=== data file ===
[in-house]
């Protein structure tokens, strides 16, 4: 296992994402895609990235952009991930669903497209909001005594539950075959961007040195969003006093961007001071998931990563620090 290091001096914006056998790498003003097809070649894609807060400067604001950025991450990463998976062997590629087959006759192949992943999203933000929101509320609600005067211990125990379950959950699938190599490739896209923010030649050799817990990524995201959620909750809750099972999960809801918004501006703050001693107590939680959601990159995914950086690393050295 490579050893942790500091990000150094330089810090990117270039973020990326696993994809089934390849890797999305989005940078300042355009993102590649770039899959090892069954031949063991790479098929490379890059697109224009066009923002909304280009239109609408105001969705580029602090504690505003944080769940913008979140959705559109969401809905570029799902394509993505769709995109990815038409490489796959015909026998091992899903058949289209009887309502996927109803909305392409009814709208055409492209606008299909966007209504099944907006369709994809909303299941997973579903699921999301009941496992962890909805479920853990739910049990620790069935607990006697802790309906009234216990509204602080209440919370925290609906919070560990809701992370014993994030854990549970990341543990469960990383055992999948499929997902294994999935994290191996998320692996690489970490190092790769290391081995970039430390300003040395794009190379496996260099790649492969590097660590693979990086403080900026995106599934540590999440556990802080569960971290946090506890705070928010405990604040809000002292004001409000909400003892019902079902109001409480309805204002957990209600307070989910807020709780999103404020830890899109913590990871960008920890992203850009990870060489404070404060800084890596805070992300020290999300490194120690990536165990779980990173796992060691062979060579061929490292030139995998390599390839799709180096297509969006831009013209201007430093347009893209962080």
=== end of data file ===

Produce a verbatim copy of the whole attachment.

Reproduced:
[in-house]
């Protein structure tokens, strides 16, 4: 296992994402895609990235952009991930669903497209909001005594539950075959961007040195969003006093961007001071998931990563620090 290091001096914006056998790498003003097809070649894609807060400067604001950025991450990463998976062997590629087959006759192949992943999203933000929101509320609600005067211990125990379950959950699938190599490739896209923010030649050799817990990524995201959620909750809750099972999960809801918004501006703050001693107590939680959601990159995914950086690393050295 490579050893942790500091990000150094330089810090990117270039973020990326696993994809089934390849890797999305989005940078300042355009993102590649770039899959090892069954031949063991790479098929490379890059697109224009066009923002909304280009239109609408105001969705580029602090504690505003944080769940913008979140959705559109969401809905570029799902394509993505769709995109990815038409490489796959015909026998091992899903058949289209009887309502996927109803909305392409009814709208055409492209606008299909966007209504099944907006369709994809909303299941997973579903699921999301009941496992962890909805479920853990739910049990620790069935607990006697802790309906009234216990509204602080209440919370925290609906919070560990809701992370014993994030854990549970990341543990469960990383055992999948499929997902294994999935994290191996998320692996690489970490190092790769290391081995970039430390300003040395794009190379496996260099790649492969590097660590693979990086403080900026995106599934540590999440556990802080569960971290946090506890705070928010405990604040809000002292004001409000909400003892019902079902109001409480309805204002957990209600307070989910807020709780999103404020830890899109913590990871960008920890992203850009990870060489404070404060800084890596805070992300020290999300490194120690990536165990779980990173796992060691062979060579061929490292030139995998390599390839799709180096297509969006831009013209201007430093347009893209962080």